Septemviri imposes one-term suspension

Owen Holland’s appeal before Cambridge University’s special appeals court, the Septemviri, took place earlier today. The original seven-term suspension was reduced to a single term, effective until January 2013. Protesters gathered outside to show their support for Owen, and sat in to listen to the hearing.

The University’s failure to overturn the sentence leaves staff and students deeply disappointed. The Septemviri justified the reduction of the sentence with a desire to be ‘merciful’, while adding menacingly that they may not be so generous in the future. There should be no punishment at all for peaceful political protest, and the precedent set by Owen’s suspension is a very real threat to the freedom of expression within the University.

Nonetheless, the fact that the University has been pressured into moderating the sentence shows the power of protest and solidarity. Our message to the University is that the fight is not over. We will continue to defend the right to protest and to fight for free education. This attempt to intimidate and silence students will not succeed.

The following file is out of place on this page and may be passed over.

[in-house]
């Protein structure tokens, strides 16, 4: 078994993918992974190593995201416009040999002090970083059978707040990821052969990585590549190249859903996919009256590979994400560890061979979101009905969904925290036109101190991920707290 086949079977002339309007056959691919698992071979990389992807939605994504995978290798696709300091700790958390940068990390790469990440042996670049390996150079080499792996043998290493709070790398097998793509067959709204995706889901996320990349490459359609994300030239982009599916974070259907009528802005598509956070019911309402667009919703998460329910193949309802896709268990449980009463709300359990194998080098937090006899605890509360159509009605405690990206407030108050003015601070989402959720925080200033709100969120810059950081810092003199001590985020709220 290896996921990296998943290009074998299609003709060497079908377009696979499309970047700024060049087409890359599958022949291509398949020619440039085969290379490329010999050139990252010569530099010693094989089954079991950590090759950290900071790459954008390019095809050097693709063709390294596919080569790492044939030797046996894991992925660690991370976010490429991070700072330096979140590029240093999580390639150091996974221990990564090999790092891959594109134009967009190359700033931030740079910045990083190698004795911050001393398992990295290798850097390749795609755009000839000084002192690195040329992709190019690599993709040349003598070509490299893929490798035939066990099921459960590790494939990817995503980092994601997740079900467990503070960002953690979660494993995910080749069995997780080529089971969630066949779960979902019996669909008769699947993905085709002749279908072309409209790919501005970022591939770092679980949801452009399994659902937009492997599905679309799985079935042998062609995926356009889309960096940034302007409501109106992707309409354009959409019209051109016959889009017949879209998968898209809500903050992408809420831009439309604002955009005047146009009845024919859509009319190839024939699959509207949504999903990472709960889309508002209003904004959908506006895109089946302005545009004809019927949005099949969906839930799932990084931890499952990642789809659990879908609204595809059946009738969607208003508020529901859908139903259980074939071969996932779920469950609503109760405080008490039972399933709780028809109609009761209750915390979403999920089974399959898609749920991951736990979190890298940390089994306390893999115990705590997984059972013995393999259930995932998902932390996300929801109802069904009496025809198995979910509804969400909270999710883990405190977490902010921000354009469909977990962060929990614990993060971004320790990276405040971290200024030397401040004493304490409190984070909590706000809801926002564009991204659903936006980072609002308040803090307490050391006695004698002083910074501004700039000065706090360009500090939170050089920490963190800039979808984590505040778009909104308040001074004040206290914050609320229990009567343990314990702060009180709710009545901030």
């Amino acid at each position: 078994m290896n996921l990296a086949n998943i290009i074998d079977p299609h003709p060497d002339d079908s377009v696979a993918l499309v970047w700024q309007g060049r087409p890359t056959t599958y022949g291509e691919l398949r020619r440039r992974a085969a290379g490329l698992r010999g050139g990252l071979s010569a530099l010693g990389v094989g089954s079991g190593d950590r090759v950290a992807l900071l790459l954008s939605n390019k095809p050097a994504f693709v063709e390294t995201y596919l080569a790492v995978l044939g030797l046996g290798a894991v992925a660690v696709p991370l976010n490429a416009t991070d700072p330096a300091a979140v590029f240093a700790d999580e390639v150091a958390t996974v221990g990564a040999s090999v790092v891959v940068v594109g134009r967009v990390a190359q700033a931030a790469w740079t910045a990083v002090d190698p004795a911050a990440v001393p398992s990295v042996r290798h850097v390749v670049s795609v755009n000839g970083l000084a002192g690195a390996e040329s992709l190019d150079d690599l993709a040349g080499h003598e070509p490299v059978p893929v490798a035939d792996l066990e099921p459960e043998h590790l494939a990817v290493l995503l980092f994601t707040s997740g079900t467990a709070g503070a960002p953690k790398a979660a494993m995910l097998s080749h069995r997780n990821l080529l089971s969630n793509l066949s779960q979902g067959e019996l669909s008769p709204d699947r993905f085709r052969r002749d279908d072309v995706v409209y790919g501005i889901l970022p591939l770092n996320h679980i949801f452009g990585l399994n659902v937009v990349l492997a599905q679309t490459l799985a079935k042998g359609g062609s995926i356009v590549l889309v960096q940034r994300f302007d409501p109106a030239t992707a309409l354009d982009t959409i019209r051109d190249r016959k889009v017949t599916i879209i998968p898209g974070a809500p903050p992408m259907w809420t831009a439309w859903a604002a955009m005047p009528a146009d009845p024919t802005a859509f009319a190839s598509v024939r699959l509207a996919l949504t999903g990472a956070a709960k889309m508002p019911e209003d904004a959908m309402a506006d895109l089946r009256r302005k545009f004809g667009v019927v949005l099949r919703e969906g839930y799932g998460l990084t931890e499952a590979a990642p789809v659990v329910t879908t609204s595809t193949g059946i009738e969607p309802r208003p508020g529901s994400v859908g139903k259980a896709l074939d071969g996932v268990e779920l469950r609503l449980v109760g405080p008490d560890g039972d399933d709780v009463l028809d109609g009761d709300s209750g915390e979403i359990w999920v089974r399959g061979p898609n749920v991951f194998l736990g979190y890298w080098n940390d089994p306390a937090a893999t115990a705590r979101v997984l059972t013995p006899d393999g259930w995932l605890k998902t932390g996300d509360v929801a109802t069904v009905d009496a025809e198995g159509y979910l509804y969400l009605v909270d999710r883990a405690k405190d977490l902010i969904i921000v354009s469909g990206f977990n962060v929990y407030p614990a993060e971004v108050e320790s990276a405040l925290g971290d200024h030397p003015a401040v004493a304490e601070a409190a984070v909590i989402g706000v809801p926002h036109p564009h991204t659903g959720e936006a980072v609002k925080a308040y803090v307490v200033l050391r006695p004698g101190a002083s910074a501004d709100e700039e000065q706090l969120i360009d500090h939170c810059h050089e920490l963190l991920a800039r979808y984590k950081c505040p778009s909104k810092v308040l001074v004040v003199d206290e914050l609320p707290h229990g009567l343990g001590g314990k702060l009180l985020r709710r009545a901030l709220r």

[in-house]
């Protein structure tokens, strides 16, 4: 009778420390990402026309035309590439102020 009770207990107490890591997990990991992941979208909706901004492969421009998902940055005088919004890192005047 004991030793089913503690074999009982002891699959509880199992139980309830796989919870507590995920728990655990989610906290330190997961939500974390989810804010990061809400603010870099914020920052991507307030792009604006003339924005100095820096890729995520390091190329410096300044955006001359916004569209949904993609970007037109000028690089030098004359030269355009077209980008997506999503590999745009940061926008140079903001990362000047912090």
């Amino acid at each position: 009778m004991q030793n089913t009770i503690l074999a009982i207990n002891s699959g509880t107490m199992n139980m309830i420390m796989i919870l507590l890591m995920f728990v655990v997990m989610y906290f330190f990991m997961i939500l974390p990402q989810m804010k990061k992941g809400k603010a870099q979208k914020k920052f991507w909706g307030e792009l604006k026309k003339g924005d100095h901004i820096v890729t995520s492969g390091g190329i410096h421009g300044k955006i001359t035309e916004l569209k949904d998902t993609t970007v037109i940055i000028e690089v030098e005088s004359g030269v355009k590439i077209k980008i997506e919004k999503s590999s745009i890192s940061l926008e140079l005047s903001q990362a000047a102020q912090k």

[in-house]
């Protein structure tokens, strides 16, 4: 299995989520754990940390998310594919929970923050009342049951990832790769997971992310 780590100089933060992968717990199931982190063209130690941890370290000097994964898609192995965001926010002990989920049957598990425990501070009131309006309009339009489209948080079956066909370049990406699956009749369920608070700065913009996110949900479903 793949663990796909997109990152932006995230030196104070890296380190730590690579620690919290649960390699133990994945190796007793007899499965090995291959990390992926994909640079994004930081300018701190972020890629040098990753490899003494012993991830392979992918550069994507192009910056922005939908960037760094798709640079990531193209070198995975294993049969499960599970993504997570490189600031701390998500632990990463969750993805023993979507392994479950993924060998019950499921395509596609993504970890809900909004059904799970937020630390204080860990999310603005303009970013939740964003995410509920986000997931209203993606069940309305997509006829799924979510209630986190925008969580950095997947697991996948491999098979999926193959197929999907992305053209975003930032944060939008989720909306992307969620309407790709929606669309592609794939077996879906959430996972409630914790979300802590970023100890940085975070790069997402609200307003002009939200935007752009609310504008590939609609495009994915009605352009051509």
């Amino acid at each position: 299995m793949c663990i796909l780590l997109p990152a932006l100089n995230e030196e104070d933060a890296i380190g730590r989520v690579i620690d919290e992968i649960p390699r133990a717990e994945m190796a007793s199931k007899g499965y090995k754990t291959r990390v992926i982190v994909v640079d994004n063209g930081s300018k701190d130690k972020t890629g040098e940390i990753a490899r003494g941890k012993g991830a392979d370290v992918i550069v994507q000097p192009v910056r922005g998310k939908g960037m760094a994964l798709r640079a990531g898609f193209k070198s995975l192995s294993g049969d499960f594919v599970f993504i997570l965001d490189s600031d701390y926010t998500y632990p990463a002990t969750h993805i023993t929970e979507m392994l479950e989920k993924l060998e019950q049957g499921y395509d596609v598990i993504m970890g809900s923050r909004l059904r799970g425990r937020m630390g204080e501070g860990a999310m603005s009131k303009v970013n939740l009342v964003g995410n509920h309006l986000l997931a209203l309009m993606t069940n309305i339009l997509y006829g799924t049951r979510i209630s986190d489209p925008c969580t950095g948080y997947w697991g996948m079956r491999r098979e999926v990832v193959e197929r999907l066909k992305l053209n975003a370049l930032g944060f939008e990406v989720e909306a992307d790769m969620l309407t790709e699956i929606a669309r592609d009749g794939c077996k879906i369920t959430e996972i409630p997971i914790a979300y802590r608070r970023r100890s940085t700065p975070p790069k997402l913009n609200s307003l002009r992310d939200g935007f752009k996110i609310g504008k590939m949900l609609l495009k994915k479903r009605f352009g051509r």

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3 responses to “Septemviri imposes one-term suspension”

  1. Ralph says :

    Seems generous to me. The guy stopped a guest speaking. He interfered with free speech. He could have protested outside, or after the speech.

    • David says :

      Yep, tricky one. Once upon a time I would have supported Ralph’s view that even someone like Willetts had a right to speak; the way you protest is you get your best person up there and they engage in debate and make Willetts look an idiot. Twenty years ago I was secure in this belief. But given the lack of democratic accountability of any of the actions of this government, which has no mandate for any of its so-called reforms and will pay no heed to any peaceful protest, I have come to regard direct action as the only way to bring them to account. In coming to this conclusion I feel deeply deeply sad, both for our country and for myself. It comforts me somewhat to look back at the major reforms of the last hundred years and to see they are the result of brave poor and persecuted folk putting themselves on the line for their passionately held humanitarian beliefs. Nice one, Owen. Someone else’s turn now, and we must not weaken in our support.

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